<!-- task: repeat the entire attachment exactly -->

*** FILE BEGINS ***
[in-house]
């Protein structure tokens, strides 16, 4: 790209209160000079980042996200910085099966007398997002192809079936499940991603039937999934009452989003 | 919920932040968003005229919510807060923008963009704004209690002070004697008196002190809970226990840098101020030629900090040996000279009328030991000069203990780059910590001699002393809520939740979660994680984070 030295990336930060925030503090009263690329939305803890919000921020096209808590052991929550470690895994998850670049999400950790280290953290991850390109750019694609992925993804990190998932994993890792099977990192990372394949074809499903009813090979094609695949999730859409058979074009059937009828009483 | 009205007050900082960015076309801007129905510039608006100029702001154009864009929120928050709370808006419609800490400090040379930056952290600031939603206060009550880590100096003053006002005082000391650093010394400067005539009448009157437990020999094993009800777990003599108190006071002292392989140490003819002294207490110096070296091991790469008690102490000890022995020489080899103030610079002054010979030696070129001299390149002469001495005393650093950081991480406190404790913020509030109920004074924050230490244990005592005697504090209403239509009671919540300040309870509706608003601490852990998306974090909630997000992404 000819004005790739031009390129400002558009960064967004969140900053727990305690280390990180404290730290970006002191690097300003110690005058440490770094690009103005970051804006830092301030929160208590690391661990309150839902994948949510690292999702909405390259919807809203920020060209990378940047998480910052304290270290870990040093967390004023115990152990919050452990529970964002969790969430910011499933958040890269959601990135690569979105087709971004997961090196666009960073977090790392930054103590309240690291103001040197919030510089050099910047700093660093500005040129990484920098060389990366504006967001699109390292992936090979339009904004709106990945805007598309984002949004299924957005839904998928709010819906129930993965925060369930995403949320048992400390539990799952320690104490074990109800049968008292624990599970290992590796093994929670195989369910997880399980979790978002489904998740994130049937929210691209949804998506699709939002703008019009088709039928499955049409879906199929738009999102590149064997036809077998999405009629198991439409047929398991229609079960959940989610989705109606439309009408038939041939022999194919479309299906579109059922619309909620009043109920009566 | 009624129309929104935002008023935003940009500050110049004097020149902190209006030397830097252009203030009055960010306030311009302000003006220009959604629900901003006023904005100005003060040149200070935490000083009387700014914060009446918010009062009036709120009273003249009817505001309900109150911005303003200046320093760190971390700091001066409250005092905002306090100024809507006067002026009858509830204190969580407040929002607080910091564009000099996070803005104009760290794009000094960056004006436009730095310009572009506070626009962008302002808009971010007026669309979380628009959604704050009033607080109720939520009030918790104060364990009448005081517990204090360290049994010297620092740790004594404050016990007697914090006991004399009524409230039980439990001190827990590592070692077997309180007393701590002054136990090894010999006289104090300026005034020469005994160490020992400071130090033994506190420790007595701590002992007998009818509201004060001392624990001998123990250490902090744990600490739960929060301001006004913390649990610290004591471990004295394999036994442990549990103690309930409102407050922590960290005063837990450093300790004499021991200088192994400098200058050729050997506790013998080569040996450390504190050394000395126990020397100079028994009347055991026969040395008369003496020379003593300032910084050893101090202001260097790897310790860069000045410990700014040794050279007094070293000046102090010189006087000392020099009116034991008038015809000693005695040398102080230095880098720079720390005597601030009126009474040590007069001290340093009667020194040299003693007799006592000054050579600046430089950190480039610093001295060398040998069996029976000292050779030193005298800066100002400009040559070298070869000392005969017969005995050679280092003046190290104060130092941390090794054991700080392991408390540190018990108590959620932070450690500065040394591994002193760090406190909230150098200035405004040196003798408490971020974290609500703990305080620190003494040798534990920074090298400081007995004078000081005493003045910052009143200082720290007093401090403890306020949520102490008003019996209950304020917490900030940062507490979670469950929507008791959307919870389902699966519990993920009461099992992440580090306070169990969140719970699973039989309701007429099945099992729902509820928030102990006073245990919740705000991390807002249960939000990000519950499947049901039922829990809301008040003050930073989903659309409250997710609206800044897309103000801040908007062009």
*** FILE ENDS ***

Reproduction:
[in-house]
């Protein structure tokens, strides 16, 4: 790209209160000079980042996200910085099966007398997002192809079936499940991603039937999934009452989003 | 919920932040968003005229919510807060923008963009704004209690002070004697008196002190809970226990840098101020030629900090040996000279009328030991000069203990780059910590001699002393809520939740979660994680984070 030295990336930060925030503090009263690329939305803890919000921020096209808590052991929550470690895994998850670049999400950790280290953290991850390109750019694609992925993804990190998932994993890792099977990192990372394949074809499903009813090979094609695949999730859409058979074009059937009828009483 | 009205007050900082960015076309801007129905510039608006100029702001154009864009929120928050709370808006419609800490400090040379930056952290600031939603206060009550880590100096003053006002005082000391650093010394400067005539009448009157437990020999094993009800777990003599108190006071002292392989140490003819002294207490110096070296091991790469008690102490000890022995020489080899103030610079002054010979030696070129001299390149002469001495005393650093950081991480406190404790913020509030109920004074924050230490244990005592005697504090209403239509009671919540300040309870509706608003601490852990998306974090909630997000992404 000819004005790739031009390129400002558009960064967004969140900053727990305690280390990180404290730290970006002191690097300003110690005058440490770094690009103005970051804006830092301030929160208590690391661990309150839902994948949510690292999702909405390259919807809203920020060209990378940047998480910052304290270290870990040093967390004023115990152990919050452990529970964002969790969430910011499933958040890269959601990135690569979105087709971004997961090196666009960073977090790392930054103590309240690291103001040197919030510089050099910047700093660093500005040129990484920098060389990366504006967001699109390292992936090979339009904004709106990945805007598309984002949004299924957005839904998928709010819906129930993965925060369930995403949320048992400390539990799952320690104490074990109800049968008292624990599970290992590796093994929670195989369910997880399980979790978002489904998740994130049937929210691209949804998506699709939002703008019009088709039928499955049409879906199929738009999102590149064997036809077998999405009629198991439409047929398991229609079960959940989610989705109606439309009408038939041939022999194919479309299906579109059922619309909620009043109920009566 | 009624129309929104935002008023935003940009500050110049004097020149902190209006030397830097252009203030009055960010306030311009302000003006220009959604629900901003006023904005100005003060040149200070935490000083009387700014914060009446918010009062009036709120009273003249009817505001309900109150911005303003200046320093760190971390700091001066409250005092905002306090100024809507006067002026009858509830204190969580407040929002607080910091564009000099996070803005104009760290794009000094960056004006436009730095310009572009506070626009962008302002808009971010007026669309979380628009959604704050009033607080109720939520009030918790104060364990009448005081517990204090360290049994010297620092740790004594404050016990007697914090006991004399009524409230039980439990001190827990590592070692077997309180007393701590002054136990090894010999006289104090300026005034020469005994160490020992400071130090033994506190420790007595701590002992007998009818509201004060001392624990001998123990250490902090744990600490739960929060301001006004913390649990610290004591471990004295394999036994442990549990103690309930409102407050922590960290005063837990450093300790004499021991200088192994400098200058050729050997506790013998080569040996450390504190050394000395126990020397100079028994009347055991026969040395008369003496020379003593300032910084050893101090202001260097790897310790860069000045410990700014040794050279007094070293000046102090010189006087000392020099009116034991008038015809000693005695040398102080230095880098720079720390005597601030009126009474040590007069001290340093009667020194040299003693007799006592000054050579600046430089950190480039610093001295060398040998069996029976000292050779030193005298800066100002400009040559070298070869000392005969017969005995050679280092003046190290104060130092941390090794054991700080392991408390540190018990108590959620932070450690500065040394591994002193760090406190909230150098200035405004040196003798408490971020974290609500703990305080620190003494040798534990920074090298400081007995004078000081005493003045910052009143200082720290007093401090403890306020949520102490008003019996209950304020917490900030940062507490979670469950929507008791959307919870389902699966519990993920009461099992992440580090306070169990969140719970699973039989309701007429099945099992729902509820928030102990006073245990919740705000991390807002249960939000990000519950499947049901039922829990809301008040003050930073989903659309409250997710609206800044897309103000801040908007062009």